Consider the Weierstrass cubic $$y^2z = x^3 + A\, xz^2+B\,z^3.$$ This defines a curve $E$ in $\mathbb{P}^2$, which if smooth is an elliptic curve with basepoint at $[0,1,0]$.

I'm interested in having an explicit description of the locus of $p$-torsion points of this curve, where $p$ is prime.

In fact, suppose $p\neq 3$. Then ideally I'd like to be able to find a curve $C$ in $\mathbb{P}^2$, given by an equation $f=0$ of degree $d=(p^2-1)/3$, so that the scheme $X=E\times_{\mathbb{P}^2} C$ is precisely the locus of points of exact order $p$.

Example: For $p=2$, it's well known that $f=y$ gives such a curve.

I'd like $f$ to be an expression which depends on $A$ and $B$; i.e., I want to do this over a generic part of the moduli stack. I would also like this expression to work in characteristic p; in this case, $X$ should turn out to be the "scheme representing Drinfeld level structures $\mathbb{Z}/p\to E$". (Edit: I'm particularly interested in families of curves which include supersingular curves.)

(My example curve $E$ is never smooth in characteristic $2$, but if you consider a more general Weierstrass form which is smooth in char. $2$, then you can find a degree $1$ curve $C$ which does what I ask. For instance, if $E: y^2z+A\,xyz+yz^2=x^3$, take $f=A\,x+2\,y+z$.)

So my questions are:

1. Is it usually possible to find an equation $f=0$ such that $E\cap C$ is exactly the $p$-torsion? (Is this the same as asking that $X$ is a complete intersection?) Can you ever show it's not possible?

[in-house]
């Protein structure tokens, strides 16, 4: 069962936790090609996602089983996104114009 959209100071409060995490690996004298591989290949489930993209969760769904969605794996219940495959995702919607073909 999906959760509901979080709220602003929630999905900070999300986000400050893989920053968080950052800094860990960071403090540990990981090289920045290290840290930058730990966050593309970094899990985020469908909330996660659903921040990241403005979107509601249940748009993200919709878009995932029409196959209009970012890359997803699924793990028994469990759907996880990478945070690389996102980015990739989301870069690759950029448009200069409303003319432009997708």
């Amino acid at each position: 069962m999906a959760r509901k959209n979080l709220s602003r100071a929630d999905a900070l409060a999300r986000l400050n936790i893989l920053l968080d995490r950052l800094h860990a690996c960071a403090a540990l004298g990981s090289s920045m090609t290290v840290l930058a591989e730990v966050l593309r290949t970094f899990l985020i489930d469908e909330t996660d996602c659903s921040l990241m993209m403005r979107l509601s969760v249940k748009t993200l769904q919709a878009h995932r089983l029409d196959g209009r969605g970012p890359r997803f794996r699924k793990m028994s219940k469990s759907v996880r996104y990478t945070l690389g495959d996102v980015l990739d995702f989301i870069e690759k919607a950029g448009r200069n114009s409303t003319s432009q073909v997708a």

2. Are there known methods for computing the locus of $p$-torsion points explicitly? Are there software packages which do this? (I'm aware there are ways to find explicit torsion points on elliptic curves defined over some field or number ring; I'm asking for something a little different, I think.)
3. Have people carried out these sorts of computations for various small values of $p$ (even $p=5$), and are these computations described in print? (I'm probably most interested in this question.)

Warning: I am not an algebraic geometer or number theorist.

1

# How do you explicitly compute the p-torsion points on a general elliptic curve in Weierstrass form?

Consider the Weierstrass cubic $$y^2z = x^3 + A\, xz^2+B\,z^3.$$ This defines a curve $E$ in $\mathbb{P}^2$, which if smooth is an elliptic curve with basepoint at $[0,1,0]$.

I'm interested in having an explicit description of the locus of $p$-torsion points of this curve, where $p$ is prime.

In fact, suppose $p\neq 3$. Then ideally I'd like to be able to find a curve $C$ in $\mathbb{P}^2$, given by an equation $f=0$ of degree $d=(p^2-1)/3$, so that the scheme $X=E\times_{\mathbb{P}^2} C$ is precisely the locus of points of exact order $p$.

Example: For $p=2$, it's well known that $f=y$ gives such a curve.

I'd like $f$ to be an expression which depends on $A$ and $B$; i.e., I want to do this over a generic part of the moduli stack. I would also like this expression to work in characteristic p; in this case, $X$ should turn out to be the "scheme representing Drinfeld level structures $\mathbb{Z}/p\to E$".

(My example curve $E$ is never smooth in characteristic $2$, but if you consider a more general Weierstrass form which is smooth in char. $2$, then you can find a degree $1$ curve $C$ which does what I ask. For instance, if $E: y^2z+A\,xyz+yz^2=x^3$, take $f=A\,x+2\,y+z$.)

So my questions are:

1. Is it usually possible to find an equation $f=0$ such that $E\cap C$ is exactly the $p$-torsion? (Is this the same as asking that $X$ is a complete intersection?) Can you ever show it's not possible?
2. Are there known methods for computing the locus of $p$-torsion points explicitly? Are there software packages which do this? (I'm aware there are ways to find explicit torsion points on elliptic curves defined over some field or number ring; I'm asking for something a little different, I think.)
3. Have people carried out these sorts of computations for various small values of $p$ (even $p=5$), and are these computations described in print? (I'm probably most interested in this question.)

Warning: I am not an algebraic geometer or number theorist.